By Kunwar Khuldune Shahid
June 18, 2019
Last month, the Islamic State (IS) formally announced the creation of wilayah (provinces) in Pakistan and India. The announcement was made by the Islamic State’s media front, the Amaq News Agency.
The two provinces have been carved out of the erstwhile Islamic State of Khorasan Province (ISKP), which encompassed the Af-Pak border region. ISKP, which was founded in January 2015, months after IS had announced its so called caliphate in the Iraq and Levant, spearheaded all activity in Afghanistan and Pakistan, and was the source of IS-affiliated militant activity in India as well.
The two IS provinces in India and Pakistan were announced in the immediate aftermath of the group claiming responsibility for gun attacks on security forces in Shopian district of Indian-administered Kashmir. During the same week, IS claimed a similar gun attack in Mastung district of Pakistan’s Balochistan province.
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A month before the Islamic State’s creation of the Wilayah Pakistan, the group bombed the Hazarjangi market in Balochistan’s capital of Quetta, killing 20 people. April’s Quetta bombing targeted the Shia Hazara ethnic group, which, along with the local Christian community, has been regularly targeted by the Islamic State and its affiliates, in line with the ideological goal of purging religious minorities from areas it intends to occupy. Pakistan’s Hazara community has been the Islamic State’s most frequent targets, thanks to an almost two century-old history of violent persecution in the region owing to their Shia identity, and easily identifiable physical features owing to their Uzbek and Turkic ancestry.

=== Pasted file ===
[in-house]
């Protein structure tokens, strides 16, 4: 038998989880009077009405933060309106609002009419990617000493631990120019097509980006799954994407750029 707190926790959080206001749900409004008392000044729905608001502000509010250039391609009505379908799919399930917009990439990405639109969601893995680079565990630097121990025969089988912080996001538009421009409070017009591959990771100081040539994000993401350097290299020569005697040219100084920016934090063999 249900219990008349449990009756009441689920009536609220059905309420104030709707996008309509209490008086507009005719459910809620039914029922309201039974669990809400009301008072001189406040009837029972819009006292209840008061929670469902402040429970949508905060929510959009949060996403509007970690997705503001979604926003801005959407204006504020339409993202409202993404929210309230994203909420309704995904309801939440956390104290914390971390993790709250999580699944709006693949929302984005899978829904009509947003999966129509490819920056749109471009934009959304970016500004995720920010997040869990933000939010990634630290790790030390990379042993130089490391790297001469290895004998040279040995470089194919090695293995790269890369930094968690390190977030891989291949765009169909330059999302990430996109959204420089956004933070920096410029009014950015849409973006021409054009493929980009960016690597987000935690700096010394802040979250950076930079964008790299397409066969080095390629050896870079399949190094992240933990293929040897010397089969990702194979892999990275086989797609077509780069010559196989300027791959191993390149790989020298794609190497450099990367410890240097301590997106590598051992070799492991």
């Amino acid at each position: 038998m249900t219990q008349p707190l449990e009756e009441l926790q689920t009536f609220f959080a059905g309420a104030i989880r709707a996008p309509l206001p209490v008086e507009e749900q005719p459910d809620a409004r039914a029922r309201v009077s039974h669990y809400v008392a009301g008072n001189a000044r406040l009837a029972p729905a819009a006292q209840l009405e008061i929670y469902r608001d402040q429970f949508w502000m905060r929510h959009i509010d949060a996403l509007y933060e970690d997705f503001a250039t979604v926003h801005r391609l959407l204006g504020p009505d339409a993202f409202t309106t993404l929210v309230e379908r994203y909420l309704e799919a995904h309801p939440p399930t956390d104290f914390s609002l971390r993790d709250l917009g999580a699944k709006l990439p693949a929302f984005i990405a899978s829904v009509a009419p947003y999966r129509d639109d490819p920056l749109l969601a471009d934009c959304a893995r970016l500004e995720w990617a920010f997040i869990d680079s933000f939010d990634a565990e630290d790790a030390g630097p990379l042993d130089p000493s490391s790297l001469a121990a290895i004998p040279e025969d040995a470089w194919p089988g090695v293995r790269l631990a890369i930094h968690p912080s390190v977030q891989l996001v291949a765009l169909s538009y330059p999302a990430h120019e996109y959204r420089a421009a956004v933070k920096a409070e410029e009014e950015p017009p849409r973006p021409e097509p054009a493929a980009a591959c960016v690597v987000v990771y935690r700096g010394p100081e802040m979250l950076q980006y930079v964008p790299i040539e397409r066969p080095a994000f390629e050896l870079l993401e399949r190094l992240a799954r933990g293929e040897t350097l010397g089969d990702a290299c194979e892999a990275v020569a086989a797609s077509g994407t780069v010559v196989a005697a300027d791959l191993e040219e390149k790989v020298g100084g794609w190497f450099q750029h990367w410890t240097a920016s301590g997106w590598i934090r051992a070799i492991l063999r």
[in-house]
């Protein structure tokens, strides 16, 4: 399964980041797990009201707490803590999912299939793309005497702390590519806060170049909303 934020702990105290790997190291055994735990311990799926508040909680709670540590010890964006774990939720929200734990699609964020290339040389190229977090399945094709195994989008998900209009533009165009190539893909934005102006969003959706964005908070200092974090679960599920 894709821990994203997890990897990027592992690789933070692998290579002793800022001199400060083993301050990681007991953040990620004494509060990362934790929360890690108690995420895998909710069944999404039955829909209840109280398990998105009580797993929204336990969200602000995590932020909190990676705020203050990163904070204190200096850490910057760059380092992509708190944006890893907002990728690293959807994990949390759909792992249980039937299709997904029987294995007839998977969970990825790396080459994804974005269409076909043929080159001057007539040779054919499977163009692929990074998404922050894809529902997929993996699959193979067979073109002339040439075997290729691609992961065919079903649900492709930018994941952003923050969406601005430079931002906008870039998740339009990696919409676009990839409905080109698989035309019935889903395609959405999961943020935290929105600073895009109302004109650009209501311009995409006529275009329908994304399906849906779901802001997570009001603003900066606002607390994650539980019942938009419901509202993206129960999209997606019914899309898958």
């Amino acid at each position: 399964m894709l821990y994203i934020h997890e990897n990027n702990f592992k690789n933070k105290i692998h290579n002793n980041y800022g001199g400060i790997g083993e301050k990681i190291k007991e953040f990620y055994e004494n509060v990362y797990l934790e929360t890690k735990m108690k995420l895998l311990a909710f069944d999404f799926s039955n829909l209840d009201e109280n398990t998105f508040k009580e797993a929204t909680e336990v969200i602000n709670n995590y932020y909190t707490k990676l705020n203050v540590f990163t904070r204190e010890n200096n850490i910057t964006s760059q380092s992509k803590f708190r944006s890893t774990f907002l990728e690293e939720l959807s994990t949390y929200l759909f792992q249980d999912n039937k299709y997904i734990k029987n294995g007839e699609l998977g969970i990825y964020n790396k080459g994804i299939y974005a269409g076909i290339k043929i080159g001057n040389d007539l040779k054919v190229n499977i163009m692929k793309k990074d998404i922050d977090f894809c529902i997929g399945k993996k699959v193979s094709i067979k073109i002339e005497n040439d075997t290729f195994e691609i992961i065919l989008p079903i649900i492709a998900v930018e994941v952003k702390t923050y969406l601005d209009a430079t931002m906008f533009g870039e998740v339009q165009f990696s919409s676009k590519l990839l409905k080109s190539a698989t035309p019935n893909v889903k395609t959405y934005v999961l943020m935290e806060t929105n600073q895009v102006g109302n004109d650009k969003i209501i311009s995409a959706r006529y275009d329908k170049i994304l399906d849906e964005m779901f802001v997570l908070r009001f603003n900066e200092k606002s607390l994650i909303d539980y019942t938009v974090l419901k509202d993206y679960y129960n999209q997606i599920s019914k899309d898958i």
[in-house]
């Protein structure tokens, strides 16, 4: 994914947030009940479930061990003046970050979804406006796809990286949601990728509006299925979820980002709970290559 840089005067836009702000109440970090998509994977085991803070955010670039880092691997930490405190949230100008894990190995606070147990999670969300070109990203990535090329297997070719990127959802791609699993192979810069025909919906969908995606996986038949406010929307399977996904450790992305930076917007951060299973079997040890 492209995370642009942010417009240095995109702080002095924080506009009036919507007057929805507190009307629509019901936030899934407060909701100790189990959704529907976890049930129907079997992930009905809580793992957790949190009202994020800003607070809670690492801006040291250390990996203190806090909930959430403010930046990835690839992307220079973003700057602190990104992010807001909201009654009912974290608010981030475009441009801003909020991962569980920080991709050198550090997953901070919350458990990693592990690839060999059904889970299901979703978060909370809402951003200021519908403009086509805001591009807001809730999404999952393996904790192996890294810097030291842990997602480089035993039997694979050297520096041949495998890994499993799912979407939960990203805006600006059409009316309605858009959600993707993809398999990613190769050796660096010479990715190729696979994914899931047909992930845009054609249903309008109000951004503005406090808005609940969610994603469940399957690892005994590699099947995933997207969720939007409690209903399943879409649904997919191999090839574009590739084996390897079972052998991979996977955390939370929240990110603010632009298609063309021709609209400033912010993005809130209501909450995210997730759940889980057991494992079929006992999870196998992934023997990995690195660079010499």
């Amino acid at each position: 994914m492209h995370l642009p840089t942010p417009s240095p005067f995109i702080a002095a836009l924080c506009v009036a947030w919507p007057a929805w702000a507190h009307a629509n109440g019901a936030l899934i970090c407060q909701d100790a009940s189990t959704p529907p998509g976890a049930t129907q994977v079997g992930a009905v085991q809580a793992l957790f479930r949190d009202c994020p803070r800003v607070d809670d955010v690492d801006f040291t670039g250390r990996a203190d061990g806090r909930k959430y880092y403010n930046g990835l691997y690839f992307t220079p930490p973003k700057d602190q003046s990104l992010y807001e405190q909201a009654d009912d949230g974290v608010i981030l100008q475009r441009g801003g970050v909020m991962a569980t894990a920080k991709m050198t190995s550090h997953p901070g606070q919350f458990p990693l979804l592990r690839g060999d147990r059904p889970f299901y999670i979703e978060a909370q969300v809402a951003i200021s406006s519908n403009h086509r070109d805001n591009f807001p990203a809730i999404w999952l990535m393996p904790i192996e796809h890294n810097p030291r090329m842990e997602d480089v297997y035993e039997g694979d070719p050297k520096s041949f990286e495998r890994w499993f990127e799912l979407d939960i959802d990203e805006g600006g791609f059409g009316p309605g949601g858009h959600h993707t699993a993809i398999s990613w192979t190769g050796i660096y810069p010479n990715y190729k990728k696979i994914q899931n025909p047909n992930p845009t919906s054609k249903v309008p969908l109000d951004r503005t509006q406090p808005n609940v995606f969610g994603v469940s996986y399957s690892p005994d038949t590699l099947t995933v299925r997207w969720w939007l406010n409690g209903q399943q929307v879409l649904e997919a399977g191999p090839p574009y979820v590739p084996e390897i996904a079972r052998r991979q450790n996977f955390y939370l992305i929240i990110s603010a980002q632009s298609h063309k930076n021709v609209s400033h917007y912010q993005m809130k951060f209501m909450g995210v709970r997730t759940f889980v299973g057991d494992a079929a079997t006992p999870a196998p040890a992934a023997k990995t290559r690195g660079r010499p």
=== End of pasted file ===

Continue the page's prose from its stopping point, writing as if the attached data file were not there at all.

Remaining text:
The presence of already marginalized religious communities, coupled with Balochistan’s multipronged volatility – owing to a Baloch separatist movement, jihadist turf wars, and a continuum of military operations – makes the province the ideal ground for IS. After having been driven out of the Middle East, it is in Balochistan that the Islamic State saw a pathway into South Asia.
While ISKP continued to target Afghanistan, after having formed its regional hub along the Af-Pak border, it has intermittently launched deadly attacks in Pakistan as reminders of its ambitions in the region. These attacks included the deadliest massacres in the country since the creation of ISKP. In February 2017, 72 people were killed when the Sehwan sufi shrine in Jamshoro District was bombed. Last year’s Mastung bombing, in the lead up to the general elections, was the second deadliest attack in Pakistan’s history.
The growth of IS in Balochistan and Sindh has been monitored and reiterated by independent security analysts and militancy experts. However, the official position of the Pakistan Army has been complete denial of any IS presence in the country.
“They’ve brought their chapters into the al-Qaeda format, which has affiliates instead of a caliphate. They feel they will be able to generate human resource and form a network,” Muhammad Amir Rana, the director of Pak Institute for Peace Studies (PIPS) and author of Dynamics of Taliban Insurgency in FATA, told The Diplomat.
“However, the security forces are working on thwarting the threat posed by IS. NACTA [the National Counter Terrorism Authority] has formed a database for everyone who has returned from Iraq and Syria. Similarly, the entire focus of the CTDs [Counter Terror Departments] is on similar cells affiliated with IS and al-Qaeda,” Rana added.
Sources within the military reiterate that the attacks claimed by IS in Pakistan are carried out by their “foot soldiers” in the country. These local groups work under the umbrella of the Islamic State, which does not have operational capacity in the country. The most prominent among these is the Lashkar-e-Jhangvi (LeJ), whose al-Alami faction has forged an alliance with the Islamic State.
“Most of the so called IS operatives in Balochistan are either affiliated with the LeJ or some faction of the Pakistani Taliban. All of them are local, and none from the Middle East. These groups, which have largely been decimated in Pakistan, are gravitating towards IS to keep themselves relevant,” a senior military official based in Balochistan told The Diplomat.